Hi: I'm an almost-60 "newbie" to quilting and fell in love with photos of landscape quilts!
I got the book "Landscape Quilts" from my library and it was great. I'd like to know of other similar books, particularly for beginning landscape quilts.
I should mention that I'd prefer hand sewing, rather than machine. I know machine is much faster and makes amazing stitches, but I'm looking for something relaxing I can do while on the couch in the evenings. I have fibromyalgia and tend to get very tense muscles, especially in my back.
So, are there other landscape quilting books you suggest? And is it possible to make small landscape scenes (or pillows, etc.) using hand sewing only?
Thank you for any help!
Hi, I have made several landscapes. I have used different techniques and although the books are helpful you really learn more by doing one. I have made them as small as a dryer sheet size. I like to make the small size for friends. I put magnets on the back so they can put them on their fridge. I have never done one by hand but if you know how to embroider you will have all the fancy stitches you will need. My best suggestion is to start with a small project. You could use a picture as a pattern or just use your own imagination. Hope this helps. EE
Welcome new2 and edna
gini in north idaho
Thanks Gini. What are you up to today? I've been working on a large landscape project. EE
Thank you, ladies, and also thank you for the nice welcome! :)
Edna, I so appreciate the info, as I was pretty much in the dark, outside of looking through the book I had gotten from the library. The idea of making tiny landscape quilts is so clever! I'll bet they are beautiful.
I do a little embroidery, but am somewhat rusty, so I'll need to brush up on my stitches.
Yes, I will definitely start small. It will be fun to play with all the various pieces of cloth I've accumulated over the years. Can't wait!
Thanks again to you both, and have a wonderful weekend.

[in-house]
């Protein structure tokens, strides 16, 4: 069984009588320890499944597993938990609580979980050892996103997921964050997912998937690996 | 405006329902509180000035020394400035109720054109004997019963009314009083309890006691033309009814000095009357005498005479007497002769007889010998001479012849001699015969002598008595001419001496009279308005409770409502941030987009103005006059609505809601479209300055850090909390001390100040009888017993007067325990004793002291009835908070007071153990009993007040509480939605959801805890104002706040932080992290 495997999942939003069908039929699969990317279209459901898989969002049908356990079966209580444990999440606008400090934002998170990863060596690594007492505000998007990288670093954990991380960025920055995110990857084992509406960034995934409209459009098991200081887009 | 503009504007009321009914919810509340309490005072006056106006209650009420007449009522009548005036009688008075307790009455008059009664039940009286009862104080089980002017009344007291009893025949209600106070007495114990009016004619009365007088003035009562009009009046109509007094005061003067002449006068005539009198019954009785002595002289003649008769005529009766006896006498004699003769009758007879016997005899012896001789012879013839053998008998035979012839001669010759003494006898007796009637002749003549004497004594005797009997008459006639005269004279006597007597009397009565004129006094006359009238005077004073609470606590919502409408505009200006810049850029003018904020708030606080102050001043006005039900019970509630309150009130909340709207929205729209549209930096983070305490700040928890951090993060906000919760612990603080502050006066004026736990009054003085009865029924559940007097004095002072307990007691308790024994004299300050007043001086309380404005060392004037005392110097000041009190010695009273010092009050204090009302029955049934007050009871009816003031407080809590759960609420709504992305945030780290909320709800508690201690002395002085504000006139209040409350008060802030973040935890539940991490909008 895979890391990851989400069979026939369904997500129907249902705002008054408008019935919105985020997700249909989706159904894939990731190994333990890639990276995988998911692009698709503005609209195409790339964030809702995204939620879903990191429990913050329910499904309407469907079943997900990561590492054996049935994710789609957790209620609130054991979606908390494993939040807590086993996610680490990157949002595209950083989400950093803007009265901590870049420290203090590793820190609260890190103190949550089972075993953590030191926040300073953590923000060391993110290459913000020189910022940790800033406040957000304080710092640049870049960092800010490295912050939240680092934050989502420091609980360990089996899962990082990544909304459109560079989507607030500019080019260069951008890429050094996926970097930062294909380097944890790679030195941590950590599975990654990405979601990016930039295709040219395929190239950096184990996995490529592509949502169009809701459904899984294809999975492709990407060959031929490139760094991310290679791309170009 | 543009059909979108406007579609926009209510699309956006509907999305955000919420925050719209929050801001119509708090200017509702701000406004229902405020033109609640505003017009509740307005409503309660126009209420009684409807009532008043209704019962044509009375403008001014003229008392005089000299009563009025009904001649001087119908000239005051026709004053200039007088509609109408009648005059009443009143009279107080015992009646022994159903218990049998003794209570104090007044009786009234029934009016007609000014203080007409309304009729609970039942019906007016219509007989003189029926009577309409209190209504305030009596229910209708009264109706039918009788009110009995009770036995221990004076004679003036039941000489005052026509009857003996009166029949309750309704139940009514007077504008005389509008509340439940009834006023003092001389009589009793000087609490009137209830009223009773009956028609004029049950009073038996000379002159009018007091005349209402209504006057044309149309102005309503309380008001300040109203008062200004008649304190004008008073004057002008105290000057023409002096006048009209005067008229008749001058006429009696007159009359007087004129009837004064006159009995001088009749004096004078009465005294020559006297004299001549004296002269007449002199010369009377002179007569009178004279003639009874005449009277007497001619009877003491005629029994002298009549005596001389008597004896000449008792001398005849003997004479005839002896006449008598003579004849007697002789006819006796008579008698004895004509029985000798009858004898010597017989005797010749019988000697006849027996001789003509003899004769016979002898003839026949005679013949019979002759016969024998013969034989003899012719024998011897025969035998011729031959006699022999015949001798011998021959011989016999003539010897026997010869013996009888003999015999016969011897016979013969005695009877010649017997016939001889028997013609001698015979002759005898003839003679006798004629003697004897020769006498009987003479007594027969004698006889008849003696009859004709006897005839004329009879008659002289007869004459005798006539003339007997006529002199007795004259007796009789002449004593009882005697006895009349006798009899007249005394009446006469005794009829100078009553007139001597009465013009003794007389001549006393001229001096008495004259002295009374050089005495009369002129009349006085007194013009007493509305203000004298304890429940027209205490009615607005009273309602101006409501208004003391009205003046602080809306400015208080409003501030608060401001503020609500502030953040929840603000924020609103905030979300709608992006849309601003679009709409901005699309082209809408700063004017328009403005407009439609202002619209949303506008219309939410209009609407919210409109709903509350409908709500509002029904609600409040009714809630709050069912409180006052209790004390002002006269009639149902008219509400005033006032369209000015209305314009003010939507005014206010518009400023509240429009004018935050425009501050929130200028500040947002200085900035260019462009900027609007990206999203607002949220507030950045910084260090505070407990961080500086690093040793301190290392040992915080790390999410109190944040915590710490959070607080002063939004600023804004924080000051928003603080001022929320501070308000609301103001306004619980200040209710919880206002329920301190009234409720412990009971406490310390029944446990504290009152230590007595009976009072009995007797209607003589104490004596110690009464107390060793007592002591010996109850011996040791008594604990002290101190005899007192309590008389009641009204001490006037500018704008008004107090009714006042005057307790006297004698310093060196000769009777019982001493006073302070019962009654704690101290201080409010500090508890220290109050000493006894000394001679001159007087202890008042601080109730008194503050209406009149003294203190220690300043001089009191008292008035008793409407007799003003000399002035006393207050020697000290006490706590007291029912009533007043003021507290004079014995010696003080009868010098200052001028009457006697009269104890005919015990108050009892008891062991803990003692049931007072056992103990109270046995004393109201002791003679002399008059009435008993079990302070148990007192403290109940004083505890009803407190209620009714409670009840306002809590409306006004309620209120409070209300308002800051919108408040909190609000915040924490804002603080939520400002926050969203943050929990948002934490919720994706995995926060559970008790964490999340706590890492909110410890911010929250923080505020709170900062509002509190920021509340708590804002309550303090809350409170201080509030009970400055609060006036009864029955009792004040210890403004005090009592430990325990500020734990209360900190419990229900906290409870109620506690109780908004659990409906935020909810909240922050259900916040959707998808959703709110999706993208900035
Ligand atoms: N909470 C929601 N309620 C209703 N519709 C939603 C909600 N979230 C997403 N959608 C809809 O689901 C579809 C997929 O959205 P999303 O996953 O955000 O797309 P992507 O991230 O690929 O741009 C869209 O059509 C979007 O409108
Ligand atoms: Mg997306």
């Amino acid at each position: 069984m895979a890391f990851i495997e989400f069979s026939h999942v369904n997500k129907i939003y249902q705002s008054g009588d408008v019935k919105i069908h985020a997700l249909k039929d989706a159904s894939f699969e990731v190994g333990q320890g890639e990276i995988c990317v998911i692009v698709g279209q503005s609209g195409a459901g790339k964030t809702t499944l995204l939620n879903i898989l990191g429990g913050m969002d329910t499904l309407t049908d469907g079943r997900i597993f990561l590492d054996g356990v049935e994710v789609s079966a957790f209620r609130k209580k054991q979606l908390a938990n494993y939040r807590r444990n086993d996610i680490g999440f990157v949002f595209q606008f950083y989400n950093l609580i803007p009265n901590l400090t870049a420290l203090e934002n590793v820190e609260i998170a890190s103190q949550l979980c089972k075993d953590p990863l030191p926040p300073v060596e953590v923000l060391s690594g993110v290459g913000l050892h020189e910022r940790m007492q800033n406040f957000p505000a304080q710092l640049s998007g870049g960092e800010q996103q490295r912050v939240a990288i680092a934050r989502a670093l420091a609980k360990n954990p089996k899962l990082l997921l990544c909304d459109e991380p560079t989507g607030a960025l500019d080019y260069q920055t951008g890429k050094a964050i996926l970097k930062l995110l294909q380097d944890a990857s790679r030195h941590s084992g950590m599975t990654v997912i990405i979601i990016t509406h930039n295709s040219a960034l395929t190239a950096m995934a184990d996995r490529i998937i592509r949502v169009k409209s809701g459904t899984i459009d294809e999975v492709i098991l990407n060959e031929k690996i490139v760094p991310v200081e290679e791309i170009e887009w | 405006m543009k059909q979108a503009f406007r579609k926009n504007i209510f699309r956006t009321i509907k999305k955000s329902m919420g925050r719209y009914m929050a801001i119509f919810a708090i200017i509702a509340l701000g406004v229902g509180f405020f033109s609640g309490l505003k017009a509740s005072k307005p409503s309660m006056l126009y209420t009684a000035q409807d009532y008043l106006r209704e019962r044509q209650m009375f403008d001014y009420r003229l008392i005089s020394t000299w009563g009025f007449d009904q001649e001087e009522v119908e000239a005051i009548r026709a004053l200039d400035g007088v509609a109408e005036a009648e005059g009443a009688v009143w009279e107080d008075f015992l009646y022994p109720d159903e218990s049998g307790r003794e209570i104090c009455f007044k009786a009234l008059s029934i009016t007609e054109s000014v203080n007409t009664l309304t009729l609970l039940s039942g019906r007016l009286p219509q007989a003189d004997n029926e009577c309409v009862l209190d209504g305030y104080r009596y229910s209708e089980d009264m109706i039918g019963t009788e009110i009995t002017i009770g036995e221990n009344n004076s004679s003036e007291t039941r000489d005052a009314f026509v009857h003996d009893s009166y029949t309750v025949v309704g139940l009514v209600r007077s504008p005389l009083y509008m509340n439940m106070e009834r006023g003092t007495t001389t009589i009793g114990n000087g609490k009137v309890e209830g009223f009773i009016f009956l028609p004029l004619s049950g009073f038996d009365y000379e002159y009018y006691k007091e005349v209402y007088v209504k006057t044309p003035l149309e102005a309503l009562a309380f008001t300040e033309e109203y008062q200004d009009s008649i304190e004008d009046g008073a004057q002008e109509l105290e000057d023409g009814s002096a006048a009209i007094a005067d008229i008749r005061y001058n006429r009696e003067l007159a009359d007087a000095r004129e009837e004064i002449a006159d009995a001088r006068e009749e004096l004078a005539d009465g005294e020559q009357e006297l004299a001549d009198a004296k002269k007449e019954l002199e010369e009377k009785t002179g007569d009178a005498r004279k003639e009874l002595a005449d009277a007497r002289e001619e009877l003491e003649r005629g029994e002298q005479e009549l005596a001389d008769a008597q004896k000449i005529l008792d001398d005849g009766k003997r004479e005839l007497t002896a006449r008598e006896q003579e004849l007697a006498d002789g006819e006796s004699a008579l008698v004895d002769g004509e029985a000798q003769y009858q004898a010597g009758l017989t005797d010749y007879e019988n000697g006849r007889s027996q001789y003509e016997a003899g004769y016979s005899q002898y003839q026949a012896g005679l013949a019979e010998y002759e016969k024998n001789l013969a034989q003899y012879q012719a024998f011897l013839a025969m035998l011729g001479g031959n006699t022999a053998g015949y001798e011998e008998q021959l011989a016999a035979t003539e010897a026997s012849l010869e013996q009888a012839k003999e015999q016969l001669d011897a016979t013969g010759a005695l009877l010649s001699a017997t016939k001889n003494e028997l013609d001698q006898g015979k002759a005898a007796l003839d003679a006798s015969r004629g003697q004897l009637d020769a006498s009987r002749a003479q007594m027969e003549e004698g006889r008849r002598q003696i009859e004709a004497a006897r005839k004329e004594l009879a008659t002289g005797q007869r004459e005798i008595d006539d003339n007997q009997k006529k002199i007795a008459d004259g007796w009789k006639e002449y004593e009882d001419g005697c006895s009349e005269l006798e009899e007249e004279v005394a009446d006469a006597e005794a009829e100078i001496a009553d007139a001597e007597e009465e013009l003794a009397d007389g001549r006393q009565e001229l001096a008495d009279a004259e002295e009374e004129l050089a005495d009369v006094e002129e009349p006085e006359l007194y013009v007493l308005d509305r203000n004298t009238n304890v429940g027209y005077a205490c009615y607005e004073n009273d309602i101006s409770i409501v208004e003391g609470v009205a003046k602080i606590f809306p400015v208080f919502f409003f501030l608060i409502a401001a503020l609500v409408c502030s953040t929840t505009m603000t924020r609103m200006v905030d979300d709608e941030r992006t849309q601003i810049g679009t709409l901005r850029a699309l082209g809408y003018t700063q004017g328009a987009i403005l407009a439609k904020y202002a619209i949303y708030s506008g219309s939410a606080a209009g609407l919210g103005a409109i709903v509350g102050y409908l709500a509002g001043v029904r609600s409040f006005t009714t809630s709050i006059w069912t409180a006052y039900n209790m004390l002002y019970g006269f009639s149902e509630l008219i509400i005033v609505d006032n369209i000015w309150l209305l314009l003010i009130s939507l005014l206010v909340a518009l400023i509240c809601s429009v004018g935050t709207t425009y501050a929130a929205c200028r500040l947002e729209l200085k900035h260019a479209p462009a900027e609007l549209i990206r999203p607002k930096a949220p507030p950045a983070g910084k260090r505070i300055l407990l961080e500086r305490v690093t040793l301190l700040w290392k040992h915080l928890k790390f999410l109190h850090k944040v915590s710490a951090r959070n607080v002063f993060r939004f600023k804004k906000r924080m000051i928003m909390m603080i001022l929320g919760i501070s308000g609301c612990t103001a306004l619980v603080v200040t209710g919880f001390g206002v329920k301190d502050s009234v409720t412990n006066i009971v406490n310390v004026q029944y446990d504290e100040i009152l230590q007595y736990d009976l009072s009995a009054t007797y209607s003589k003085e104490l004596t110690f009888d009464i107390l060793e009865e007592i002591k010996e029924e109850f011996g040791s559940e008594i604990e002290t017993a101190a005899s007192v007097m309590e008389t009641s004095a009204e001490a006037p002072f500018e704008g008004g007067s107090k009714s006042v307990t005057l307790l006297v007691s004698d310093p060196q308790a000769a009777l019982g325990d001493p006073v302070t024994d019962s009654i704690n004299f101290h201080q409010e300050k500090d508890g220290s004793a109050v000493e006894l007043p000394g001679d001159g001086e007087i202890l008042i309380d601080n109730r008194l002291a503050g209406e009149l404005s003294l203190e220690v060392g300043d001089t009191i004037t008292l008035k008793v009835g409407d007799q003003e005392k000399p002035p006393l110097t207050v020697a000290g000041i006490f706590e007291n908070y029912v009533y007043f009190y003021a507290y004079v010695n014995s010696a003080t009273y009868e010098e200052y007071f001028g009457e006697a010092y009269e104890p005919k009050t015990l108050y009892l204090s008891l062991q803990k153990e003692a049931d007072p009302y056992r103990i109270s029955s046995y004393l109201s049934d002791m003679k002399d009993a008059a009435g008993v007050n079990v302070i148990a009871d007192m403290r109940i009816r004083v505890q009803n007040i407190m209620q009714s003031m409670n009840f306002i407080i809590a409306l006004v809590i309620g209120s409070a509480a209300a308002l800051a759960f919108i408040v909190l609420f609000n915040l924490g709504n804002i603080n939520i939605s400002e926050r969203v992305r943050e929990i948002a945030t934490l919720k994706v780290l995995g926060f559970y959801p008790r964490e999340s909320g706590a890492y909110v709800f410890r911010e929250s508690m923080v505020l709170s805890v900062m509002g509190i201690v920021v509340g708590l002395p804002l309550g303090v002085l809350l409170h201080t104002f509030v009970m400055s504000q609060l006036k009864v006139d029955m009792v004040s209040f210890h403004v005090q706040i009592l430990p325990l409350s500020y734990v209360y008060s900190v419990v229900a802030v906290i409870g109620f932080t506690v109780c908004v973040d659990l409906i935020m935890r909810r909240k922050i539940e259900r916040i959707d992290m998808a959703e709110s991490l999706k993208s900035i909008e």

Edna, I have been so busy I've hardly come up for air. The mother of our daughter's exchange student decided to come to the U.S. to watch her daughter graduate. Since everyone but me was hyper busy the last week of school, it fell to me to entertain Gladys. Our daughter lives in the country so they would haul the mom into town early every morning. She could say hello and thank you in English and my Spanish was about the same. So, we muddled through with Google translate, that I loaded on my iPhone. I asked her one afternoon if she wanted to have three naked ladies for lunch. On another exchange I asked her about my grandson's privates. The translate app proved to be a great source of laughter for us. The day of graduation, sam and I left for seattle for our granddaughters second birthday, there a week and home where our oldest granddaughter, princess, had broken her arm the day the exchange student left for home. Since returning home I have been helping with the princess and hosting pool parties for all of my kid friends who have been anxious for the pool to open. No time to quilt. Doggone it. I have several landscape books I ise for reference, but I haven't had time to jot their names down. Today I have to go to spokane, a 90 minute drive, to look for a few things for four of our other grandkids we are taking to branson for a week. My husband has bought a huge timber sale in southern oregon, we live in north idaho, so I haven't seen much of him the past four months. He has been gone since we drove to seattle a week ago and will get home just in time for me to wash all the clothes in the luggage, he has my clothes so I didn't have to take a bag when I flew home this week. I will have enough time to repack our bags, collect kids and head for the airport yet again. The flights from spokane to springfield have been erratic lately, so I hope the six of us all arrive together. Two of the grandkids don't like me, so it is curious why they wanted to go. Those two girls are headstrong and don't get told no much. I am the mean gramma, should make for an interesting week. I'm not sure I will have time to quilt for quite a while. Oh, and kids drive sam nuts, I hope he holds it together long enough to get the kids safely home to their folks in more or less one piece. It is a long story on how we ended up with all four kids. On Memorial Day when we had everyone here for a picnic, one SIL, kept shaking his head going, " you two are freaking nuts but I am so happy to have a week off from the kids, hope you survive, and we aren't flying down to rescue you, you know". Good thing I like the guy or I would fire him as SIL.